As before, I feel I need a rambling disclaimer: obviously, I am doing this in my kitchen and not in a lab and I am not a scientist. These are the opinions of one person – that said, one person who has been trained to taste for quality. Also, the products used in this series are just examples – obviously each supermarket has, say, eight or nine different types of eggs or whatever the product may be, and I’m not going to try every single one because what am I, made of money?

Finally, I should highlight that I tasted all the products blind, and at the time of tasting and making my notes I didn’t know which product came from which shop. I sat in one room while my glamorous assistant (er, my husband), prepared the samples in another. Any notes added regarding packaging and so on were only done after blind tasting, when I learned which supermarket had made A, B, C, D, or E.

The Blind Taste Test: Eggs

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Eggs
£ (6 eggs/328g)*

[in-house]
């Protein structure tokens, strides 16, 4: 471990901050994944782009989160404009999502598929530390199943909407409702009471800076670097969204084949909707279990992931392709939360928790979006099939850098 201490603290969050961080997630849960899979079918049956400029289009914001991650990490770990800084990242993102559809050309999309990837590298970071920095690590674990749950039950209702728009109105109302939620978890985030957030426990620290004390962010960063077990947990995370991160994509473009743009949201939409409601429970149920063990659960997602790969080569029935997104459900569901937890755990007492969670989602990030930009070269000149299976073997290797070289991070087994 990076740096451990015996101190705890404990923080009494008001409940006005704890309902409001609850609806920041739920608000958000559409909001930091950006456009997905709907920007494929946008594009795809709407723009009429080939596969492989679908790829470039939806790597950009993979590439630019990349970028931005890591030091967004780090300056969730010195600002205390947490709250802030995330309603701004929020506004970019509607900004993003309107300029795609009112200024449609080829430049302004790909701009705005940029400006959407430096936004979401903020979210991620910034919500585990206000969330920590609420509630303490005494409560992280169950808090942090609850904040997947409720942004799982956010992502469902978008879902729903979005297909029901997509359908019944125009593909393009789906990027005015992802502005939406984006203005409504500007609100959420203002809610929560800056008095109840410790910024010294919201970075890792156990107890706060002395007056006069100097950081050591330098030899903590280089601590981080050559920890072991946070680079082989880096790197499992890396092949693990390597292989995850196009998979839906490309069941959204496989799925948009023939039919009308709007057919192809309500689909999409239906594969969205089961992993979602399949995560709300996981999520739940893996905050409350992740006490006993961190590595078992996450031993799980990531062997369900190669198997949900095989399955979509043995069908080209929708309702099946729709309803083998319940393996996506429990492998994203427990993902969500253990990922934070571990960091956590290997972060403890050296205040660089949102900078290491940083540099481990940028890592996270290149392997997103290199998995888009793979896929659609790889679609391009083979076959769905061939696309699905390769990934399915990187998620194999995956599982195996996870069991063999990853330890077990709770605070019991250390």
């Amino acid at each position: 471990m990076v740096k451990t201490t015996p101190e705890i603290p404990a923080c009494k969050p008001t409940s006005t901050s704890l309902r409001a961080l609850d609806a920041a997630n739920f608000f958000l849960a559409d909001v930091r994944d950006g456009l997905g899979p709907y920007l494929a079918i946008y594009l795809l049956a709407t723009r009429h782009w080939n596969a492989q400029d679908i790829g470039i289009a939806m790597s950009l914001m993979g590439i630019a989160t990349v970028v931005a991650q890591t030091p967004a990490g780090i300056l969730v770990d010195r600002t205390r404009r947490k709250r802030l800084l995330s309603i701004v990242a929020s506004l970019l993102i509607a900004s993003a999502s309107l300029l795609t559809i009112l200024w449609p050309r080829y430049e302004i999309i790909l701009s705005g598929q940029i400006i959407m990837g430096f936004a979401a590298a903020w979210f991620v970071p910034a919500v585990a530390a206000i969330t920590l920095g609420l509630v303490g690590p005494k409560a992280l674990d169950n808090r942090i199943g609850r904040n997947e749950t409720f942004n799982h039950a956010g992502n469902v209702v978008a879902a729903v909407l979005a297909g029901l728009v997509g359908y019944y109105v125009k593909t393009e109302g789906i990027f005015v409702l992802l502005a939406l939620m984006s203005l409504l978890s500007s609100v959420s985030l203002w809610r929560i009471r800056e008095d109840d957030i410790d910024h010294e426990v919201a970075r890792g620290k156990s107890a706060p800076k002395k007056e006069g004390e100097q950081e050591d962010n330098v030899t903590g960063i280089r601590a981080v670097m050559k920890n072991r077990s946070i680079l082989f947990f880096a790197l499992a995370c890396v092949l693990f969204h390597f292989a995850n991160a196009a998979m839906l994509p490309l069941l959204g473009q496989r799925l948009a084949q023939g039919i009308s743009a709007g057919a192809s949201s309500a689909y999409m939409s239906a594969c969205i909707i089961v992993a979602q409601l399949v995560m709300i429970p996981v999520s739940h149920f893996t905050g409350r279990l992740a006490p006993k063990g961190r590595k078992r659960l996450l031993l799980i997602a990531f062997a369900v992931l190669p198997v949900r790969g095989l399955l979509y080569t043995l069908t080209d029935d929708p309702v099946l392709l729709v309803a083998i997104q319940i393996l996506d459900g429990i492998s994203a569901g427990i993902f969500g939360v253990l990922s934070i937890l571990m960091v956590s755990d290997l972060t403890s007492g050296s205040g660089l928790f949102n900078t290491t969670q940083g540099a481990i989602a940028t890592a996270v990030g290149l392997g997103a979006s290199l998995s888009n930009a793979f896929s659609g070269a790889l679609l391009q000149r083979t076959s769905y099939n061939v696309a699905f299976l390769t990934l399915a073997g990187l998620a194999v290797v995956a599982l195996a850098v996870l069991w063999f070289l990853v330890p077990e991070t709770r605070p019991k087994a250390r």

General Info
Aldi – Merevale
1.39 (328)
Organic, RSPCA Assured, Lion, Class A
Lidl – Woodcote
1.39 (328)
Organic, RSPCA Assured, Lion, Class A
Sainsbury’s – TTD
1.85 (328g)
RSPCA Assured, Free Range, Lion, Class A
Tesco
1.80 (328g)
Organic, Free Range, Lion, Class A
Waitrose – Duchy
2.75 (6 large)
Organic, Free Range, Lion, Class A

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Now, I haven’t done all of the usual nutritional information this week because they’re eggs and it doesn’t really work like that. I have, though, noted what the packaging states about the eggs’ standards. You’ll also see from the photos that the sizes of the eggs vary quite a bit. That’s because some of the half dozens I purchased were of mixed sizes and some were large. All had to meet a minimum weight of 328g though.

You’re also not getting any tasting notes this week. You know why? They all tasted like decent boiled eggs. Really, pretty much exactly the same – or so close to it that I couldn’t taste a difference.

A – Sainsbury’s – Taste the Difference

B – Lidl – Woodcote

C – Tesco

D – Aldi – Merevale

E – Waitrose – Duchy

I’m far from an expert, but here’s a very basic guide to the classifications.

  • Class A simply means the eggs meet the basic standards for retail in the UK – size, cleanliness, basic quality and so on.
  • The Lion mark is about food safety and legal requirements, not hen welfare.
  • RSPCA assured means the farms where the eggs were produced meet the RSPCA’s welfare standards. These are less stringent than organic standards, but still higher than basic free range (and the products are often cheaper than organic options).
  • Organic and/or a Soil Association mark represents the gold standard of welfare.

Conclusion